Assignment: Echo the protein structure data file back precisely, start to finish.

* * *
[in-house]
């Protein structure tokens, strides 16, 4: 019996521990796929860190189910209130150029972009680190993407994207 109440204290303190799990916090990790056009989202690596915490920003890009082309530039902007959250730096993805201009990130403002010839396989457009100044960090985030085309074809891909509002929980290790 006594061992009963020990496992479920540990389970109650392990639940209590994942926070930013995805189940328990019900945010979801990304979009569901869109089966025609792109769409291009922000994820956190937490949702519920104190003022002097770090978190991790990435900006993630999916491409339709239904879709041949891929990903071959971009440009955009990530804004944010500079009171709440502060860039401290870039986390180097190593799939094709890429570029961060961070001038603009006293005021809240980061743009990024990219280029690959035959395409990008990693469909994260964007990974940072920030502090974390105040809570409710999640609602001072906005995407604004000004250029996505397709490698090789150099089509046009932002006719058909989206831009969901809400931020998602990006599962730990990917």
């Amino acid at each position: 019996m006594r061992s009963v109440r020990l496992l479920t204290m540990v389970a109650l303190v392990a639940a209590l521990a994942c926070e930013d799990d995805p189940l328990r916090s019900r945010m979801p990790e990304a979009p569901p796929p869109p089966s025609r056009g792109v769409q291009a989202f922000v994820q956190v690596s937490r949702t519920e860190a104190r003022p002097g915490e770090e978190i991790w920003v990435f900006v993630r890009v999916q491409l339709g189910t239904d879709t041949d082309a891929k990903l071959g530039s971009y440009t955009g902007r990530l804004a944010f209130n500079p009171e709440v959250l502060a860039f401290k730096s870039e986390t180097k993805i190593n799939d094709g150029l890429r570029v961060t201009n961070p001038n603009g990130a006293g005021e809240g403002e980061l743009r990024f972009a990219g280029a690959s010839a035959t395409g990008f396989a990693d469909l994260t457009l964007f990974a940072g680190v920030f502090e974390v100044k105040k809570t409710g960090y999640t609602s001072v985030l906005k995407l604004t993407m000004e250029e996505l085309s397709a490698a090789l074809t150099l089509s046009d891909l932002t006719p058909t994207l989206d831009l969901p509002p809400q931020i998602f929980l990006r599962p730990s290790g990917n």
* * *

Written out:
[in-house]
């Protein structure tokens, strides 16, 4: 019996521990796929860190189910209130150029972009680190993407994207 109440204290303190799990916090990790056009989202690596915490920003890009082309530039902007959250730096993805201009990130403002010839396989457009100044960090985030085309074809891909509002929980290790 006594061992009963020990496992479920540990389970109650392990639940209590994942926070930013995805189940328990019900945010979801990304979009569901869109089966025609792109769409291009922000994820956190937490949702519920104190003022002097770090978190991790990435900006993630999916491409339709239904879709041949891929990903071959971009440009955009990530804004944010500079009171709440502060860039401290870039986390180097190593799939094709890429570029961060961070001038603009006293005021809240980061743009990024990219280029690959035959395409990008990693469909994260964007990974940072920030502090974390105040809570409710999640609602001072906005995407604004000004250029996505397709490698090789150099089509046009932002006719058909989206831009969901809400931020998602990006599962730990990917």
């Amino acid at each position: 019996m006594r061992s009963v109440r020990l496992l479920t204290m540990v389970a109650l303190v392990a639940a209590l521990a994942c926070e930013d799990d995805p189940l328990r916090s019900r945010m979801p990790e990304a979009p569901p796929p869109p089966s025609r056009g792109v769409q291009a989202f922000v994820q956190v690596s937490r949702t519920e860190a104190r003022p002097g915490e770090e978190i991790w920003v990435f900006v993630r890009v999916q491409l339709g189910t239904d879709t041949d082309a891929k990903l071959g530039s971009y440009t955009g902007r990530l804004a944010f209130n500079p009171e709440v959250l502060a860039f401290k730096s870039e986390t180097k993805i190593n799939d094709g150029l890429r570029v961060t201009n961070p001038n603009g990130a006293g005021e809240g403002e980061l743009r990024f972009a990219g280029a690959s010839a035959t395409g990008f396989a990693d469909l994260t457009l964007f990974a940072g680190v920030f502090e974390v100044k105040k809570t409710g960090y999640t609602s001072v985030l906005k995407l604004t993407m000004e250029e996505l085309s397709a490698a090789l074809t150099l089509s046009d891909l932002t006719p058909t994207l989206d831009l969901p509002p809400q931020i998602f929980l990006r599962p730990s290790g990917n």